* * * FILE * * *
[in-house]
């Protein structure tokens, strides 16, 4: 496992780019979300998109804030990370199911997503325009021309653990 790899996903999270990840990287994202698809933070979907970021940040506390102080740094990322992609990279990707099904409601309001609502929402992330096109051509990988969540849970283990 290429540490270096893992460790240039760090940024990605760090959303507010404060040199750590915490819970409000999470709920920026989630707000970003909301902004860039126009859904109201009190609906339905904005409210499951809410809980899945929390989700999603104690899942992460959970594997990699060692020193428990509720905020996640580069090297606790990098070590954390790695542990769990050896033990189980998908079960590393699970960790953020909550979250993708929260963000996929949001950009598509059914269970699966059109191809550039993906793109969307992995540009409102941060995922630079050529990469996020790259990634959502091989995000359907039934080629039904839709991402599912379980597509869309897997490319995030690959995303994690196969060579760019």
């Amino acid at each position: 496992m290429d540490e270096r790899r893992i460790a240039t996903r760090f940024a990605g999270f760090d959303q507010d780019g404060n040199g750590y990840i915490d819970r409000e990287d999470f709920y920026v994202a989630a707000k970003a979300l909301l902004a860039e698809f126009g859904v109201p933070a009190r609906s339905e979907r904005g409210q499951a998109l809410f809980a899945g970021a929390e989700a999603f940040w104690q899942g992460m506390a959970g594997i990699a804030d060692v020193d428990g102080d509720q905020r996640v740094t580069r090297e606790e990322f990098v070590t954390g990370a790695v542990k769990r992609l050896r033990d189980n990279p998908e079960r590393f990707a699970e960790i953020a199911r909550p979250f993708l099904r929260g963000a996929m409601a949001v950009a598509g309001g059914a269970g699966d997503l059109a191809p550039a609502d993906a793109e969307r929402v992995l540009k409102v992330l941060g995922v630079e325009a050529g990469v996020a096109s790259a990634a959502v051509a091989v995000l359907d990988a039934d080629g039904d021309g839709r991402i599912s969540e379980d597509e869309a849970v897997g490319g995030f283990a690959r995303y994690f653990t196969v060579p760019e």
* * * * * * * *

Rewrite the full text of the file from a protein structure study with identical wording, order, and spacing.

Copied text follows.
[in-house]
């Protein structure tokens, strides 16, 4: 496992780019979300998109804030990370199911997503325009021309653990 790899996903999270990840990287994202698809933070979907970021940040506390102080740094990322992609990279990707099904409601309001609502929402992330096109051509990988969540849970283990 290429540490270096893992460790240039760090940024990605760090959303507010404060040199750590915490819970409000999470709920920026989630707000970003909301902004860039126009859904109201009190609906339905904005409210499951809410809980899945929390989700999603104690899942992460959970594997990699060692020193428990509720905020996640580069090297606790990098070590954390790695542990769990050896033990189980998908079960590393699970960790953020909550979250993708929260963000996929949001950009598509059914269970699966059109191809550039993906793109969307992995540009409102941060995922630079050529990469996020790259990634959502091989995000359907039934080629039904839709991402599912379980597509869309897997490319995030690959995303994690196969060579760019």
């Amino acid at each position: 496992m290429d540490e270096r790899r893992i460790a240039t996903r760090f940024a990605g999270f760090d959303q507010d780019g404060n040199g750590y990840i915490d819970r409000e990287d999470f709920y920026v994202a989630a707000k970003a979300l909301l902004a860039e698809f126009g859904v109201p933070a009190r609906s339905e979907r904005g409210q499951a998109l809410f809980a899945g970021a929390e989700a999603f940040w104690q899942g992460m506390a959970g594997i990699a804030d060692v020193d428990g102080d509720q905020r996640v740094t580069r090297e606790e990322f990098v070590t954390g990370a790695v542990k769990r992609l050896r033990d189980n990279p998908e079960r590393f990707a699970e960790i953020a199911r909550p979250f993708l099904r929260g963000a996929m409601a949001v950009a598509g309001g059914a269970g699966d997503l059109a191809p550039a609502d993906a793109e969307r929402v992995l540009k409102v992330l941060g995922v630079e325009a050529g990469v996020a096109s790259a990634a959502v051509a091989v995000l359907d990988a039934d080629g039904d021309g839709r991402i599912s969540e379980d597509e869309a849970v897997g490319g995030f283990a690959r995303y994690f653990t196969v060579p760019e």